Sound and Fury

Signifying nothing

Backwards compatibility

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A long time ago, I decided to see if I could rewrite an essay I’d written as an undergrad in Open Office in LaTeX. I gave up soon after because (1) it was pointless since I had since then written a better paper (in LaTeX) on the same subject (the conventionality of spacetime geometry, if you must know) and (2) it was really irritating going through doing things like changing “…” into “…”  and so on.

Now, recently I was again recovering old ground and I wanted to write something similar to something I mentioned in an essay I wrote (in LaTeX) as an MA student (About coin flipping and partitioning the space of initial conditions…). I was surprised to discover that even that was laborious to update. I had to do things like go through and replace \citet and \citep with \textcite and \parencite as appropriate. This is because I moved to using biblatex rather than bibtex. I know about the natbib=true compatibility option, but it doesn’t behave properly all the time, particularly with multiple citations… And I had to add signposts to my \labels. That is, write \label{fig:zebra} rather than \label{zebra}. OK, “had to” is probably a bit strong. I wanted to, because I think it’s a good idea to signpost whether it’s a figure or an equation or a section or what have you that you’re referring to.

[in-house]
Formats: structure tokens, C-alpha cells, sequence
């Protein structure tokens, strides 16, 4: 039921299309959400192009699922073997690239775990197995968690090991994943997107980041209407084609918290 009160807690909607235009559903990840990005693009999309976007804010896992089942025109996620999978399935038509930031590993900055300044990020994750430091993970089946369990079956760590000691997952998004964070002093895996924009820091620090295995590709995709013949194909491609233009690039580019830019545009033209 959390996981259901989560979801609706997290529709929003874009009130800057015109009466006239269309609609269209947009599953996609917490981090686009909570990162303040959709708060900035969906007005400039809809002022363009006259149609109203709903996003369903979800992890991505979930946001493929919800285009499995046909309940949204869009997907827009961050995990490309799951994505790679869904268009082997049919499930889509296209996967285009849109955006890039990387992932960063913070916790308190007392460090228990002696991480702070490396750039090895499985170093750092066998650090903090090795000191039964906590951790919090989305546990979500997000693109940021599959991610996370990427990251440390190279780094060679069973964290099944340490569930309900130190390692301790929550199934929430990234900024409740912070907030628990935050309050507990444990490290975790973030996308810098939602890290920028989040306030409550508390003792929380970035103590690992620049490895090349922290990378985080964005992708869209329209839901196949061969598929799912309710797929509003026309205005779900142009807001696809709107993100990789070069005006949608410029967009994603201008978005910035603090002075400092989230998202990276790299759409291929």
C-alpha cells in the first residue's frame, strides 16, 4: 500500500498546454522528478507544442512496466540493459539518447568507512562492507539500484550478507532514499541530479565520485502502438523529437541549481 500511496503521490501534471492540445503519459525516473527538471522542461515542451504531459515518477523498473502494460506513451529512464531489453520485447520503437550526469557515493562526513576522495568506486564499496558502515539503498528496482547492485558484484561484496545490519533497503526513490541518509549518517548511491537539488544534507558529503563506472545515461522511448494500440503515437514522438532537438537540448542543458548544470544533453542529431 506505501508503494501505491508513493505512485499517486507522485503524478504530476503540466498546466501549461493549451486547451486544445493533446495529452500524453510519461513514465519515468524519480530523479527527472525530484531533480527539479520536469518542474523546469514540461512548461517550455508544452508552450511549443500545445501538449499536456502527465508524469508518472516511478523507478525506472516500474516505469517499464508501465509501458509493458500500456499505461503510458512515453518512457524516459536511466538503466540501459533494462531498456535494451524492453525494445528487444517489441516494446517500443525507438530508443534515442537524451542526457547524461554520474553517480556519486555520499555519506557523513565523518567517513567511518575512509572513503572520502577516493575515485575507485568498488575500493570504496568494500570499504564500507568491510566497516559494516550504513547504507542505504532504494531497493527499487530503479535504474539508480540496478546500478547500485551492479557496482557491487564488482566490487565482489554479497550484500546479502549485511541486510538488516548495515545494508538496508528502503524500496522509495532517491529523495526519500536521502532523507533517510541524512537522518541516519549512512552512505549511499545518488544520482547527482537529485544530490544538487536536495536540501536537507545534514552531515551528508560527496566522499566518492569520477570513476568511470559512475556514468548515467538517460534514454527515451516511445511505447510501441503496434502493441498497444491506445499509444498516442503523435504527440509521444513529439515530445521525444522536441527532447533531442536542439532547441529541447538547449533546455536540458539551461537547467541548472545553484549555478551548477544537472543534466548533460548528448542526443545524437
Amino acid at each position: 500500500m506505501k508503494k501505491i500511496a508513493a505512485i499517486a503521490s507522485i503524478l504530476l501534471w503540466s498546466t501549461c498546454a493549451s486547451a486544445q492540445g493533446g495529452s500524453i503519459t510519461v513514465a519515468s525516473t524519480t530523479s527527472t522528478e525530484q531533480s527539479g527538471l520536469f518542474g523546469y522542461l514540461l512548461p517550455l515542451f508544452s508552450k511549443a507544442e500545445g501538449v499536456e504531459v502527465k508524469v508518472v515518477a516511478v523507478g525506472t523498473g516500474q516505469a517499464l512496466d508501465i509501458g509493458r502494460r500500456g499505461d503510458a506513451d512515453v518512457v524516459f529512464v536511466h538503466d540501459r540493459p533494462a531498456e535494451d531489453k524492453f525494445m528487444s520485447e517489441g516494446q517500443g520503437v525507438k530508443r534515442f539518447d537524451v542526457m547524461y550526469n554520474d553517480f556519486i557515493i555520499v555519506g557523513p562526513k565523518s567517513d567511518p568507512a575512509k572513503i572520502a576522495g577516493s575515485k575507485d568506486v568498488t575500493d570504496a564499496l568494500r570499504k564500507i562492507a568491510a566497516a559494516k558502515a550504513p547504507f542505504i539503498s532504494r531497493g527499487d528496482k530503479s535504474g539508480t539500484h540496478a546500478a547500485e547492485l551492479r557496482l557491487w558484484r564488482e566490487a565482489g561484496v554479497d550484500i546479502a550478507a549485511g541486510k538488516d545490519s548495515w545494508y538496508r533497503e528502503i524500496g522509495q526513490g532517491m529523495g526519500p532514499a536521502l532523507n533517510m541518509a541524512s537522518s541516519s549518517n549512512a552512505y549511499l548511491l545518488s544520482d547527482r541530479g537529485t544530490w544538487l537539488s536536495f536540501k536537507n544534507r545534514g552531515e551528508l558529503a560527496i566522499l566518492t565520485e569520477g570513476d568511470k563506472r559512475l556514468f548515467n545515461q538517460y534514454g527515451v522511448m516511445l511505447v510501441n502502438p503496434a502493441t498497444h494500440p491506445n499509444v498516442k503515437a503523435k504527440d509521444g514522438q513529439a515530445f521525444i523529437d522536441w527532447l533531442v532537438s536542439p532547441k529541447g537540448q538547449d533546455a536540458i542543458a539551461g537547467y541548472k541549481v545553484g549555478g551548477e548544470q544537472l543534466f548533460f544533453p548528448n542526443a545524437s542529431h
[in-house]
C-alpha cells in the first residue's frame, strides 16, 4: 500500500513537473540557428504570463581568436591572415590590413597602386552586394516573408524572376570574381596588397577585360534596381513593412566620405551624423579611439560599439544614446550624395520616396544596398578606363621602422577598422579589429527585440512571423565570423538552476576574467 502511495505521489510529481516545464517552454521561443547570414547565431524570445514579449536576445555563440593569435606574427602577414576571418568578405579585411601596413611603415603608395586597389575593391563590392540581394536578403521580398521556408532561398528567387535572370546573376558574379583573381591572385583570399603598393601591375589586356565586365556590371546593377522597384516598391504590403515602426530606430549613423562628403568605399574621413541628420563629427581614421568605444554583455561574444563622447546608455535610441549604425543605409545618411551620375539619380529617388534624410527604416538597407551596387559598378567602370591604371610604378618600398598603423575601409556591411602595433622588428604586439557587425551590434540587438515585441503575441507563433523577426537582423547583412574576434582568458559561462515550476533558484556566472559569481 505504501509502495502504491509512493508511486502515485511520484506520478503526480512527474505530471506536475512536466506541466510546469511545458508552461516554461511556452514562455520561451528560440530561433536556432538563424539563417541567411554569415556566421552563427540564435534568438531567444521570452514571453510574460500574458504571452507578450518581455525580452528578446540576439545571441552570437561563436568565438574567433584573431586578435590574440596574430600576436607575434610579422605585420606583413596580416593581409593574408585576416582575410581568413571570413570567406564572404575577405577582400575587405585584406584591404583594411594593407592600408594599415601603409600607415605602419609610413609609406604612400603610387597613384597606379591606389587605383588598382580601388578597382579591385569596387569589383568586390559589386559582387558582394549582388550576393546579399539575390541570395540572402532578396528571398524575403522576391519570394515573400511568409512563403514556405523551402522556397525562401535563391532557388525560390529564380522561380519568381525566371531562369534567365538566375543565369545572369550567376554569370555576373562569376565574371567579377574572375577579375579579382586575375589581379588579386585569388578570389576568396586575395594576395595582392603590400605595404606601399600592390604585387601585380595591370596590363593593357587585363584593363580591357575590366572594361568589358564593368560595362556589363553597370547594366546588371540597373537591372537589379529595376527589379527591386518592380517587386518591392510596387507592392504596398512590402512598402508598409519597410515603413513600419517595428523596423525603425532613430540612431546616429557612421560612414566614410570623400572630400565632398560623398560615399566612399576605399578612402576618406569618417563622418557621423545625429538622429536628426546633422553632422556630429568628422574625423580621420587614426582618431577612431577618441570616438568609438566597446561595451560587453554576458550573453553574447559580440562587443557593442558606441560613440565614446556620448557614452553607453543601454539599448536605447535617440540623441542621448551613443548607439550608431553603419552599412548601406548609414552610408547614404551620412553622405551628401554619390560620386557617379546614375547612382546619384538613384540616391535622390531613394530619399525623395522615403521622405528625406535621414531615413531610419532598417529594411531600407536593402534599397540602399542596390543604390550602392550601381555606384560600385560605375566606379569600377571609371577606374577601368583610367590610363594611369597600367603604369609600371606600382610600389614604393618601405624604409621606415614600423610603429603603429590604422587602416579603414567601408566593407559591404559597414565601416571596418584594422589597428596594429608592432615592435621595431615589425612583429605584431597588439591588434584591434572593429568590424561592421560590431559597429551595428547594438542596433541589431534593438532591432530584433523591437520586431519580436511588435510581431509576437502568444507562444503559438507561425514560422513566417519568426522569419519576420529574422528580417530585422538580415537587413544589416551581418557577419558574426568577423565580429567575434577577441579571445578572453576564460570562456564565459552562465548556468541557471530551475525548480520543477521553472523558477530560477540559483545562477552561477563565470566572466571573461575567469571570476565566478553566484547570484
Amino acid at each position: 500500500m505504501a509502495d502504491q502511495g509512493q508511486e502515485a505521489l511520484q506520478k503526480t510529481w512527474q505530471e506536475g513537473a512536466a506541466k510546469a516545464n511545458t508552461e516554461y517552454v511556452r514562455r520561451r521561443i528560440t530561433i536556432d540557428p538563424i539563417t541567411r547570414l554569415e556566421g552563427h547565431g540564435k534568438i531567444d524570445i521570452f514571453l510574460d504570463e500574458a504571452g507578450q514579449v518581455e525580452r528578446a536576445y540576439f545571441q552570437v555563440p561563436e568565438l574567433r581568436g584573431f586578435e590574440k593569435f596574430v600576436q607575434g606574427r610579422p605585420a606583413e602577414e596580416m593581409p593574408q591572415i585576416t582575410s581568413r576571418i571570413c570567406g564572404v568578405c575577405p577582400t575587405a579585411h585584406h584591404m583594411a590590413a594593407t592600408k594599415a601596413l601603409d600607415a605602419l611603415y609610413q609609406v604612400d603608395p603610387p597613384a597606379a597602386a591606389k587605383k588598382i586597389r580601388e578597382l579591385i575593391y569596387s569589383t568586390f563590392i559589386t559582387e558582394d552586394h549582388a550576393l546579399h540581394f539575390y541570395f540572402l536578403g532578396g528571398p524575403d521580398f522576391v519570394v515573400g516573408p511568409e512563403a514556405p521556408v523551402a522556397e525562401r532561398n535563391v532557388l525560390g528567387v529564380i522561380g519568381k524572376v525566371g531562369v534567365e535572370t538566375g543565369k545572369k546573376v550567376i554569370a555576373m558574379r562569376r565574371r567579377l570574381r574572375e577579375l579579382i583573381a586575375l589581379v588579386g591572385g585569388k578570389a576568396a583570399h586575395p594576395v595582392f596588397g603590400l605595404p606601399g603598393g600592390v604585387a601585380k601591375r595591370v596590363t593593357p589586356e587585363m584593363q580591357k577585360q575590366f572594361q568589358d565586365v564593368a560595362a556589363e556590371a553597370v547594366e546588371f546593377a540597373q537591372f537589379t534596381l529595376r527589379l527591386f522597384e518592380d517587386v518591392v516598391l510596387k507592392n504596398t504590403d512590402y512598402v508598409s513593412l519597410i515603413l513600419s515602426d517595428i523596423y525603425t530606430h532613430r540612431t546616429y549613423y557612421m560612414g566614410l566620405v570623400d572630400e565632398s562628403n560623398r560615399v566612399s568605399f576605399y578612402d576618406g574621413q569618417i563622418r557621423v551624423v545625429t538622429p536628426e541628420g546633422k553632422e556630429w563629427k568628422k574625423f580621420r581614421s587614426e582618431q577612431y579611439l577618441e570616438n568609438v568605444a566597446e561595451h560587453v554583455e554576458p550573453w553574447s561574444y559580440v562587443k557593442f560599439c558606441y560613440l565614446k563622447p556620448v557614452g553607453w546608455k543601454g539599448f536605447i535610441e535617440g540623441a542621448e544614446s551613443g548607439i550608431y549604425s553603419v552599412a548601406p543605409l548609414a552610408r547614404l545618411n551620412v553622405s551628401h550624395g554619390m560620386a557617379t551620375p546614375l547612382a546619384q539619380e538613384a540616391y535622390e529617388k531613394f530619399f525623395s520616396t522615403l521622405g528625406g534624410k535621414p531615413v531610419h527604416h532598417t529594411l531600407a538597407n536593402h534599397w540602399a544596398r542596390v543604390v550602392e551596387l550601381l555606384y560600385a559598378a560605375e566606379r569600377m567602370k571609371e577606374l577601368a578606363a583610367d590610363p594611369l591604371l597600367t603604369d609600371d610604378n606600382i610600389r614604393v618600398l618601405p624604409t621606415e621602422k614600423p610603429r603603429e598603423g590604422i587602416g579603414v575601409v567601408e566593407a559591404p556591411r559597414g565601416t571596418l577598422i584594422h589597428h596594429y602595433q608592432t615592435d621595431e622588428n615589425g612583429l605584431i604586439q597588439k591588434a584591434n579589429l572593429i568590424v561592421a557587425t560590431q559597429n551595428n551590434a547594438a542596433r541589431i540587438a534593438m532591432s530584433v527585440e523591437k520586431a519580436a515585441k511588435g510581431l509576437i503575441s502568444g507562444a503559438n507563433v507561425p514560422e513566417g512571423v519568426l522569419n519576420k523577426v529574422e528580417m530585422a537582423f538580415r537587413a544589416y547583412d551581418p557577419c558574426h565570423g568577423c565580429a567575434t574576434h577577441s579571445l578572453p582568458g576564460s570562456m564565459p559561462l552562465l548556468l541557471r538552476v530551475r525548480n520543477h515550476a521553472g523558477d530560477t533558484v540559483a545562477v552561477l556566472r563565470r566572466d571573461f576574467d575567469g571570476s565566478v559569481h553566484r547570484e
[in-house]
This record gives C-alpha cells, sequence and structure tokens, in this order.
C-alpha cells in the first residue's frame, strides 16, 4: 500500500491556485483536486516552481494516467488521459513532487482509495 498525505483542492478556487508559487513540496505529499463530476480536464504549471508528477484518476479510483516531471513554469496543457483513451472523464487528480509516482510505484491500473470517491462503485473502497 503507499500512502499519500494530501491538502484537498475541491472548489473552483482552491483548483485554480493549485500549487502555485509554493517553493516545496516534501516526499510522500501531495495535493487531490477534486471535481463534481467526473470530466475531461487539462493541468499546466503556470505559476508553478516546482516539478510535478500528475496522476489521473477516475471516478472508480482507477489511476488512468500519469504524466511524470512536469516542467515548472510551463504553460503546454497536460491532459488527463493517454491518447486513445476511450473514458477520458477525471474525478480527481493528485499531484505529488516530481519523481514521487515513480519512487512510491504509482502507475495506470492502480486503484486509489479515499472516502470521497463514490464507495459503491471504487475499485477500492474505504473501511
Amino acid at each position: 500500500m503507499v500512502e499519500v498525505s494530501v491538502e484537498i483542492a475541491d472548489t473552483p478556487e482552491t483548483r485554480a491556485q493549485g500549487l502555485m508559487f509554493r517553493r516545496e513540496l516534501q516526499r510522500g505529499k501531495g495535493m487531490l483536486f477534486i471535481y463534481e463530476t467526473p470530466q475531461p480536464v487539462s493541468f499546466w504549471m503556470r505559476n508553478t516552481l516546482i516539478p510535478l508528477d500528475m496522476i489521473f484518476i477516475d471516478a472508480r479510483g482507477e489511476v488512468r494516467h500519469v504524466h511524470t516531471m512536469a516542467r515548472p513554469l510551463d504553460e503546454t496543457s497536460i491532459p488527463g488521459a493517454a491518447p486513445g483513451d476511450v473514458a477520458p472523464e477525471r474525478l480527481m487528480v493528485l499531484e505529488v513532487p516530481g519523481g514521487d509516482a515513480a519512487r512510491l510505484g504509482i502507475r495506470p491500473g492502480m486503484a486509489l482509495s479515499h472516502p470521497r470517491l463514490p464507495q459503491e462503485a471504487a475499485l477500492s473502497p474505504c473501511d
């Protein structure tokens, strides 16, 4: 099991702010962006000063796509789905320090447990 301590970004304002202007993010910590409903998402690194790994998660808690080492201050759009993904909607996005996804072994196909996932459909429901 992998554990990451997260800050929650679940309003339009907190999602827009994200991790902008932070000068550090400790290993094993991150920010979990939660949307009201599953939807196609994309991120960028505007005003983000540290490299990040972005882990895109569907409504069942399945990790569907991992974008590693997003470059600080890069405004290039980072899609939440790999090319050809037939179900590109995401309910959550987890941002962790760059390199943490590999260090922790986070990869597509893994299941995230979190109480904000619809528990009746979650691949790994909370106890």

Today I discovered that it is reccommended that I use \(…\) instead of $…$ for inline maths in LaTeX. This means that even a paper I wrote a couple of months ago (about the principle of indifference) which I now want to work on again has to be updated in a non trivial way before I can use it. (This is a change I can’t just do Find and Replace for… On the other hand, it’s an aesthetic thing rather than a functionality thing. $…$ still works fine, but I like to follow proper practice…)

So I suppose that means I should stick to writing about new stuff rather than recovering old ground if I want to avoid having to laboriously fix minor pseudoproblems with my LaTeX code…

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Written by Seamus

September 21, 2009 at 2:05 pm

Posted in LaTeX

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